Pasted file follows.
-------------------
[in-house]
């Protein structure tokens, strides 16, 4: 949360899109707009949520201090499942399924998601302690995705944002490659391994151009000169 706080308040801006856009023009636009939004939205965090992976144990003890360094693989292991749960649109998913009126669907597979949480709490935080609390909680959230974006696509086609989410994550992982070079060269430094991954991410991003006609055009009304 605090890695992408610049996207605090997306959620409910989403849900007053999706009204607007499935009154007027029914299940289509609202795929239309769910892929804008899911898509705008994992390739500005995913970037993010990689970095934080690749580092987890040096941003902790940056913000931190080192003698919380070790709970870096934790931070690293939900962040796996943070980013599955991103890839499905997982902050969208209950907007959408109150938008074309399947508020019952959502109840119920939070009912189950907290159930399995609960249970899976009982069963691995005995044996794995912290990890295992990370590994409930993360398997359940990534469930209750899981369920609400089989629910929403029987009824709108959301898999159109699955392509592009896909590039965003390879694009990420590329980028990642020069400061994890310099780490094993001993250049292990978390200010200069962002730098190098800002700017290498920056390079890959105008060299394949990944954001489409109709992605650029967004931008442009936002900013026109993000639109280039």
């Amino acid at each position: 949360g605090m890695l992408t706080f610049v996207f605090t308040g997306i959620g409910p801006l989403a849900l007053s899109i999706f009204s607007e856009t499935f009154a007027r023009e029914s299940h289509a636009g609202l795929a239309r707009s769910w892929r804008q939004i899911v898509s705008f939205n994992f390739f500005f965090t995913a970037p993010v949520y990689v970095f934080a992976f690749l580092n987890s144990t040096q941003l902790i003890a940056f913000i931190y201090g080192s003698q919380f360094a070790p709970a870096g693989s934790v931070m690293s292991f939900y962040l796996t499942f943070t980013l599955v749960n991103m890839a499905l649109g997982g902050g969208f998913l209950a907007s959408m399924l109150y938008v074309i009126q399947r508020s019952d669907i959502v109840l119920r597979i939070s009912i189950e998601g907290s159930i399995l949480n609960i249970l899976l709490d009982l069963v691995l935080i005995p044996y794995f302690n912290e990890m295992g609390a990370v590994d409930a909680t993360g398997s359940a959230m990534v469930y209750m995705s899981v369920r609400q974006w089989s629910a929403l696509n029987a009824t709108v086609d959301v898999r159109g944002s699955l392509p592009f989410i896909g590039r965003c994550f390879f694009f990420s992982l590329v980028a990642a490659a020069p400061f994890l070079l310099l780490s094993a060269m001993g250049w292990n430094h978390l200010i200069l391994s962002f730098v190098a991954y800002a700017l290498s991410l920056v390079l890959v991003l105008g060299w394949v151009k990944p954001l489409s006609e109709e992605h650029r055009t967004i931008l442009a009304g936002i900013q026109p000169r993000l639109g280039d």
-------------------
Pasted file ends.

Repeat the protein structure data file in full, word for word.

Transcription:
[in-house]
């Protein structure tokens, strides 16, 4: 949360899109707009949520201090499942399924998601302690995705944002490659391994151009000169 706080308040801006856009023009636009939004939205965090992976144990003890360094693989292991749960649109998913009126669907597979949480709490935080609390909680959230974006696509086609989410994550992982070079060269430094991954991410991003006609055009009304 605090890695992408610049996207605090997306959620409910989403849900007053999706009204607007499935009154007027029914299940289509609202795929239309769910892929804008899911898509705008994992390739500005995913970037993010990689970095934080690749580092987890040096941003902790940056913000931190080192003698919380070790709970870096934790931070690293939900962040796996943070980013599955991103890839499905997982902050969208209950907007959408109150938008074309399947508020019952959502109840119920939070009912189950907290159930399995609960249970899976009982069963691995005995044996794995912290990890295992990370590994409930993360398997359940990534469930209750899981369920609400089989629910929403029987009824709108959301898999159109699955392509592009896909590039965003390879694009990420590329980028990642020069400061994890310099780490094993001993250049292990978390200010200069962002730098190098800002700017290498920056390079890959105008060299394949990944954001489409109709992605650029967004931008442009936002900013026109993000639109280039």
């Amino acid at each position: 949360g605090m890695l992408t706080f610049v996207f605090t308040g997306i959620g409910p801006l989403a849900l007053s899109i999706f009204s607007e856009t499935f009154a007027r023009e029914s299940h289509a636009g609202l795929a239309r707009s769910w892929r804008q939004i899911v898509s705008f939205n994992f390739f500005f965090t995913a970037p993010v949520y990689v970095f934080a992976f690749l580092n987890s144990t040096q941003l902790i003890a940056f913000i931190y201090g080192s003698q919380f360094a070790p709970a870096g693989s934790v931070m690293s292991f939900y962040l796996t499942f943070t980013l599955v749960n991103m890839a499905l649109g997982g902050g969208f998913l209950a907007s959408m399924l109150y938008v074309i009126q399947r508020s019952d669907i959502v109840l119920r597979i939070s009912i189950e998601g907290s159930i399995l949480n609960i249970l899976l709490d009982l069963v691995l935080i005995p044996y794995f302690n912290e990890m295992g609390a990370v590994d409930a909680t993360g398997s359940a959230m990534v469930y209750m995705s899981v369920r609400q974006w089989s629910a929403l696509n029987a009824t709108v086609d959301v898999r159109g944002s699955l392509p592009f989410i896909g590039r965003c994550f390879f694009f990420s992982l590329v980028a990642a490659a020069p400061f994890l070079l310099l780490s094993a060269m001993g250049w292990n430094h978390l200010i200069l391994s962002f730098v190098a991954y800002a700017l290498s991410l920056v390079l890959v991003l105008g060299w394949v151009k990944p954001l489409s006609e109709e992605h650029r055009t967004i931008l442009a009304g936002i900013q026109p000169r993000l639109g280039d």